Pockets of history: production and consumption of women's tie-on pockets in Britain from 1690-1914

The project charts the production and consumption of women’s tie-on pockets in Britain over two centuries. These textile artefacts, familiar to Lucy Locket, were popular before the introduction of handbags in the later nineteenth century but are now largely unknown. Their capacious form, plain or decorated, and their varied contents exemplified everyday work, tastes, and skills of women across the social spectrum. They were made at home throughout the period by individuals for their own use and also manufactured commercially from the mid-18th century. This gives tie-on pockets a rich significance as vernacular hand-made, domestic and gendered everyday objects and also as examples of a small-scale commodity offering insight into early production and consumption of ready-mades. The project aims to explore both these strands. Through digital photogtaphy, the project will unite many surviving pockets, currently scattered through small and large museum collections across Britain, into one database and correlate for the first time material evidence from these with three other principal sources of information: visual, literary and documentary records. This will create the basis for the interpretation of the tie-on pocket’s history by allowing for the first time an extensive comparative study of the museum artefacts and their contextualisation within a social and cultural framework. The project aims to bring them into the academic discourse of dress history and cognate studies using conventional scholarly outcomes and also to restore them to popular attention by means of an exhibition.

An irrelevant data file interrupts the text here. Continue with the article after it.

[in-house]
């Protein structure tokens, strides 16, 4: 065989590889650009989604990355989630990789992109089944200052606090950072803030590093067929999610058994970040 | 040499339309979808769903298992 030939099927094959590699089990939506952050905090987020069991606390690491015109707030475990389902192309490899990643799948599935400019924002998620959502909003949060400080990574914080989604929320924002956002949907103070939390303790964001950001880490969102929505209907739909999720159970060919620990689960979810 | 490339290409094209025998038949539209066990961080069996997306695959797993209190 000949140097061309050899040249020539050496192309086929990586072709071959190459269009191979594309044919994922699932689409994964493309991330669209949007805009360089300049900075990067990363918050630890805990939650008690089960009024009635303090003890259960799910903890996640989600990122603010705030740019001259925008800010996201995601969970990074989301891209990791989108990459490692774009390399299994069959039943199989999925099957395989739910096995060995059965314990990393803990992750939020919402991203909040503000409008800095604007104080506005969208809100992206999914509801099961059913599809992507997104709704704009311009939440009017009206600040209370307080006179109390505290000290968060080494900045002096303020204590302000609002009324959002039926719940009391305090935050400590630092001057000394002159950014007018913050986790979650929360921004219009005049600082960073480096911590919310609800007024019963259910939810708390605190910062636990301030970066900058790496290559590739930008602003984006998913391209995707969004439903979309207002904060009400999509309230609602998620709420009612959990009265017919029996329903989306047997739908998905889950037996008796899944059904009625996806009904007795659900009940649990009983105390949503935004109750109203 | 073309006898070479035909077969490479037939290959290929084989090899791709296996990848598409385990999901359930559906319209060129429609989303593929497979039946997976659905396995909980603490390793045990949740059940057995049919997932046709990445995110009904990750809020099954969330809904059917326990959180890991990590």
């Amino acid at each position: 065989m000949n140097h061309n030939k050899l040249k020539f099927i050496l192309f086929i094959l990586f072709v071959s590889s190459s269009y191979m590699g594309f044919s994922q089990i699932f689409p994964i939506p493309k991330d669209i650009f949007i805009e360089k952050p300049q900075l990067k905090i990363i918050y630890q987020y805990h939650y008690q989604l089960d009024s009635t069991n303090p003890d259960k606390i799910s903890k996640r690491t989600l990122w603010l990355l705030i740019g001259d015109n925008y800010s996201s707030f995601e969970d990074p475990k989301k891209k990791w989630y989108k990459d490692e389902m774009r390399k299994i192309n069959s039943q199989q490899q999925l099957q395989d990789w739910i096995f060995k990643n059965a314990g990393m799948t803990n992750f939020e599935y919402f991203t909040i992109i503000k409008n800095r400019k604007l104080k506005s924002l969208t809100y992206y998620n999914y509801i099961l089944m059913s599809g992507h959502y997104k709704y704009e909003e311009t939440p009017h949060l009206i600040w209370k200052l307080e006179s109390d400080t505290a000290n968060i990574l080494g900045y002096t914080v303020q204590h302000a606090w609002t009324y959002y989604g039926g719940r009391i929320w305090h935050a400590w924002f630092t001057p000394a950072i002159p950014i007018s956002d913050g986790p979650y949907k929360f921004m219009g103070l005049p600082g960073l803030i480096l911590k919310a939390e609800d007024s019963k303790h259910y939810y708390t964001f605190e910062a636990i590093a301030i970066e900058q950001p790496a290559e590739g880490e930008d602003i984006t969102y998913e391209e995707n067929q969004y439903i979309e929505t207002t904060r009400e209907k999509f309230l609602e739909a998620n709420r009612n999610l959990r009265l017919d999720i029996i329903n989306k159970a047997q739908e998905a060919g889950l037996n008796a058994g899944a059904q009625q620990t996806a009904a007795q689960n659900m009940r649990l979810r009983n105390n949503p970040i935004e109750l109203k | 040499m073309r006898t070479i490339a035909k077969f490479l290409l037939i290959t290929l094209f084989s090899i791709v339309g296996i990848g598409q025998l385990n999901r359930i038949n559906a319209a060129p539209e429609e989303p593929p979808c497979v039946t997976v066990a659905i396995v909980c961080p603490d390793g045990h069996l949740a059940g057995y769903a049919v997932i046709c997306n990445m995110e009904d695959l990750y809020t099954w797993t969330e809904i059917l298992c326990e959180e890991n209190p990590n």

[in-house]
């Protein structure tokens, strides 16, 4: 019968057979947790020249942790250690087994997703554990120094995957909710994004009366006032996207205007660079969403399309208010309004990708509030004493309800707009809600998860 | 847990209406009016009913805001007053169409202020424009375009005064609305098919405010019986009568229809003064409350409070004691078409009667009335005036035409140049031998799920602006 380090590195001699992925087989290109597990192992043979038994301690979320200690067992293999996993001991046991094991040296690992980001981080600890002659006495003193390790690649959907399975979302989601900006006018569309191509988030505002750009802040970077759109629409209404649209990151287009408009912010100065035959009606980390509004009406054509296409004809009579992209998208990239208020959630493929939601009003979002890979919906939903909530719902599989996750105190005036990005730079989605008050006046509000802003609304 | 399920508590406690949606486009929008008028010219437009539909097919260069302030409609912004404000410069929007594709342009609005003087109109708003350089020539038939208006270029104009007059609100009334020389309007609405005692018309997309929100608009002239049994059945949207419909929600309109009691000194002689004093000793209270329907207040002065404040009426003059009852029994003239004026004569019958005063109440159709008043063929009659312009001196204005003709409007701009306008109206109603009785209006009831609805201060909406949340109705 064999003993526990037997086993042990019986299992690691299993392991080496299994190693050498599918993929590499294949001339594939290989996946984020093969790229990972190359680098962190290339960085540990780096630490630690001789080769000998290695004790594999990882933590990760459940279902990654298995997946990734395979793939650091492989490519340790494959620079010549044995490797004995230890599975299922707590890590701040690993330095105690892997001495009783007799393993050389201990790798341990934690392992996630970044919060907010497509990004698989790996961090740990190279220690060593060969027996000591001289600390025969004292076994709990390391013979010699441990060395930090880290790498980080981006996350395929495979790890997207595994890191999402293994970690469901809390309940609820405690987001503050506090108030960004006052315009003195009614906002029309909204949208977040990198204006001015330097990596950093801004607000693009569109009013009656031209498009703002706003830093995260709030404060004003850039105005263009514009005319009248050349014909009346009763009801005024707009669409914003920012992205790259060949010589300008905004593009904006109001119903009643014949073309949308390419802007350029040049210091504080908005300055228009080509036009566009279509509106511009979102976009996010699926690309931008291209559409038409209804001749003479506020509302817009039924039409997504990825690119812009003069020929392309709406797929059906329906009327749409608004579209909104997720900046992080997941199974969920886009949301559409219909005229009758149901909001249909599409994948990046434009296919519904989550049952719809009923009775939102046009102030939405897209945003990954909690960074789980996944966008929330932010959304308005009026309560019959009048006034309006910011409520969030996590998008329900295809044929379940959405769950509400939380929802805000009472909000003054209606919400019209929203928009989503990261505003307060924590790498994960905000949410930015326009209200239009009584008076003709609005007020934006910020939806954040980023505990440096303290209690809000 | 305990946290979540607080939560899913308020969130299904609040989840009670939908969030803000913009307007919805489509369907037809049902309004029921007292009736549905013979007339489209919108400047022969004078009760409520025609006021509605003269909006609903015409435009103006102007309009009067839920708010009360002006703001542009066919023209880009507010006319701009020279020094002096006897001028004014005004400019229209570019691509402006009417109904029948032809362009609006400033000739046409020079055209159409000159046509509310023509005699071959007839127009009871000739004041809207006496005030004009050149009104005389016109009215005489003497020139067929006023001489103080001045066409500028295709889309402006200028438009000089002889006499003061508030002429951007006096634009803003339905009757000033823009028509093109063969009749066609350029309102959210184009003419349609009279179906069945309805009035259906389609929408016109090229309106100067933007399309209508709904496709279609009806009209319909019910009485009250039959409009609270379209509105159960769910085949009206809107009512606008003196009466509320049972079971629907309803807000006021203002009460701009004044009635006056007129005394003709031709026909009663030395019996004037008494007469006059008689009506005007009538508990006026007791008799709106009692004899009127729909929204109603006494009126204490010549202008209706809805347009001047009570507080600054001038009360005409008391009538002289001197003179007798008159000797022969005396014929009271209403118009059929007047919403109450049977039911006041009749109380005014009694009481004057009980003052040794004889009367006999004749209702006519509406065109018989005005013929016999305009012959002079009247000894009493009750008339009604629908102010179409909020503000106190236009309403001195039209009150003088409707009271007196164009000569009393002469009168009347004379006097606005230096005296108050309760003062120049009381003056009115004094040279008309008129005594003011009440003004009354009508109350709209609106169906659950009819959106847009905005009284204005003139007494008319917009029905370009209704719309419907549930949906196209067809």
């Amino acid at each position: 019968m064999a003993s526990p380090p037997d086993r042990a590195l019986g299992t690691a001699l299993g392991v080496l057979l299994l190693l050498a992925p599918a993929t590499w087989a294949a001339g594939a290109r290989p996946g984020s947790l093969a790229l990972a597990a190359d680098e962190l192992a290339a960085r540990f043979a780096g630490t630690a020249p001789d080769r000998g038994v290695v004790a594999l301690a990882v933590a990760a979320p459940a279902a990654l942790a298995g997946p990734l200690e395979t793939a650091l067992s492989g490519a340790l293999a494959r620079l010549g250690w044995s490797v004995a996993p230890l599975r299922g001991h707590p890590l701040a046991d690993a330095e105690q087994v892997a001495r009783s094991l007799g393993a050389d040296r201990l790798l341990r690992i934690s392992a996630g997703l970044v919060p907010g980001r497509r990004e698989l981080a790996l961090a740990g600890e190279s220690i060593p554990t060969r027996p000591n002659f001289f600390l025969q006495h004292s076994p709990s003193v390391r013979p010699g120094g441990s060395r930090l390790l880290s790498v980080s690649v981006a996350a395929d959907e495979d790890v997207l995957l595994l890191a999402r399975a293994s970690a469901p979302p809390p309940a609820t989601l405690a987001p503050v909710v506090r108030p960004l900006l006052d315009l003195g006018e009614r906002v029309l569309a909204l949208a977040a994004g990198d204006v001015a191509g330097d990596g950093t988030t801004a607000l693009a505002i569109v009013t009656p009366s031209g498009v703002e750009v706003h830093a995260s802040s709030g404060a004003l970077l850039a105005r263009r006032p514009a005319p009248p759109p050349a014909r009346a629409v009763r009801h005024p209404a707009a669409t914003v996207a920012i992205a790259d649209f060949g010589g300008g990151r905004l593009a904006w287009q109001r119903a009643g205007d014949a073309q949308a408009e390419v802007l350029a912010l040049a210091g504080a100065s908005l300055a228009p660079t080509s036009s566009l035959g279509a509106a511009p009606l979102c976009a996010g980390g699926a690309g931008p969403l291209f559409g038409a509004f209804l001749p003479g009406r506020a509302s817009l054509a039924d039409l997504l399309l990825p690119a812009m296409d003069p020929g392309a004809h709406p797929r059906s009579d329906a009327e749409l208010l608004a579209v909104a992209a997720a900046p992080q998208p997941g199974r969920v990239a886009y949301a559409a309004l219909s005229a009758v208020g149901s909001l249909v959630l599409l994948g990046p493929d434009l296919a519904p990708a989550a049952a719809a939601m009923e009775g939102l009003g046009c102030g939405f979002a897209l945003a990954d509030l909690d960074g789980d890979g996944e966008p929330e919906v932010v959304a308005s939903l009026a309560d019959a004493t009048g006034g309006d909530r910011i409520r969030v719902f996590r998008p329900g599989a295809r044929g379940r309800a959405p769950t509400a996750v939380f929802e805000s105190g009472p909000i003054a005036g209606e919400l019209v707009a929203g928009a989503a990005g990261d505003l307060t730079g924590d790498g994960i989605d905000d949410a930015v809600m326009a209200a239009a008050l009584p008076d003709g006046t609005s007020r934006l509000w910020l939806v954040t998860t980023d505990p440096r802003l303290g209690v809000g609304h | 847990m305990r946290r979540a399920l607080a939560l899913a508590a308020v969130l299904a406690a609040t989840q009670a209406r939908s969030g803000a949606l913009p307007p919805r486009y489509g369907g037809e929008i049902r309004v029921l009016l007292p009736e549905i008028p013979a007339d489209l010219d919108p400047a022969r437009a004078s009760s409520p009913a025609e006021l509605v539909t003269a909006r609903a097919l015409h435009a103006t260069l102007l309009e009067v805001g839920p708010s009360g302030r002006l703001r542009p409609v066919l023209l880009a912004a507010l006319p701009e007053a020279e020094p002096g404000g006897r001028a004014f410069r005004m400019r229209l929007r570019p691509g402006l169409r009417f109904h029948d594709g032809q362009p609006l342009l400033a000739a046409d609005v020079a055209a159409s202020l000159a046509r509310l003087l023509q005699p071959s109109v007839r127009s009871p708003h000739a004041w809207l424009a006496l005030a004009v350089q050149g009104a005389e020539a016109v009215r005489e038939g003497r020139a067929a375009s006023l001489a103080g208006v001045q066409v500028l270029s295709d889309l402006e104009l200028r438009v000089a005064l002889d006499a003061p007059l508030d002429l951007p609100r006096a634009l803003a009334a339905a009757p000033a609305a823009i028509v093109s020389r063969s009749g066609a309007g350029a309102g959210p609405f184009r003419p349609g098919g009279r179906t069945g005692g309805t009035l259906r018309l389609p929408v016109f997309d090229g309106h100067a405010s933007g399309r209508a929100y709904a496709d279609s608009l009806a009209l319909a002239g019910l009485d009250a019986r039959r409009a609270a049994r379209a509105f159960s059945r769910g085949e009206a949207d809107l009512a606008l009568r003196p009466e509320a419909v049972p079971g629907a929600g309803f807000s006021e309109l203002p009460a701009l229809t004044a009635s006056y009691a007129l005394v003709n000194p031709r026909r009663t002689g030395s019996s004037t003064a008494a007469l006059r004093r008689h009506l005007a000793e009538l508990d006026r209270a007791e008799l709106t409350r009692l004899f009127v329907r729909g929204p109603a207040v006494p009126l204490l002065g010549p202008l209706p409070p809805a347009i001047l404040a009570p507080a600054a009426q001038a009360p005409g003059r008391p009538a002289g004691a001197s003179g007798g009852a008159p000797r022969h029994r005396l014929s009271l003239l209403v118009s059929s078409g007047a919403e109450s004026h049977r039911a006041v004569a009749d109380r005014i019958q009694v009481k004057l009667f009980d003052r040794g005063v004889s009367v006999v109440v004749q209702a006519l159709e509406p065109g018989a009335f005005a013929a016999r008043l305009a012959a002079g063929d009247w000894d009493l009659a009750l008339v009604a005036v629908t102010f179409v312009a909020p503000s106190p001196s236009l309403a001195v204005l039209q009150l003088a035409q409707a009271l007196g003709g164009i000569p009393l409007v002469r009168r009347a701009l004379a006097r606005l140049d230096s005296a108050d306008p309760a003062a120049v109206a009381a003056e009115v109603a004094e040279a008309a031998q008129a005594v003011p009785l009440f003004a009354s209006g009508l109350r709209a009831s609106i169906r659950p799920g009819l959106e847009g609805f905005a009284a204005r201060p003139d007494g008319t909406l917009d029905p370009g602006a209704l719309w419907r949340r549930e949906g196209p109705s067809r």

Principal investigator
Ms Barbara Burman
Principal project staff
Ms Barbara Burman
Start date
Wednesday, October 1, 2003
Completion date
Sunday, March 1, 2009

Our publications are still in preparation.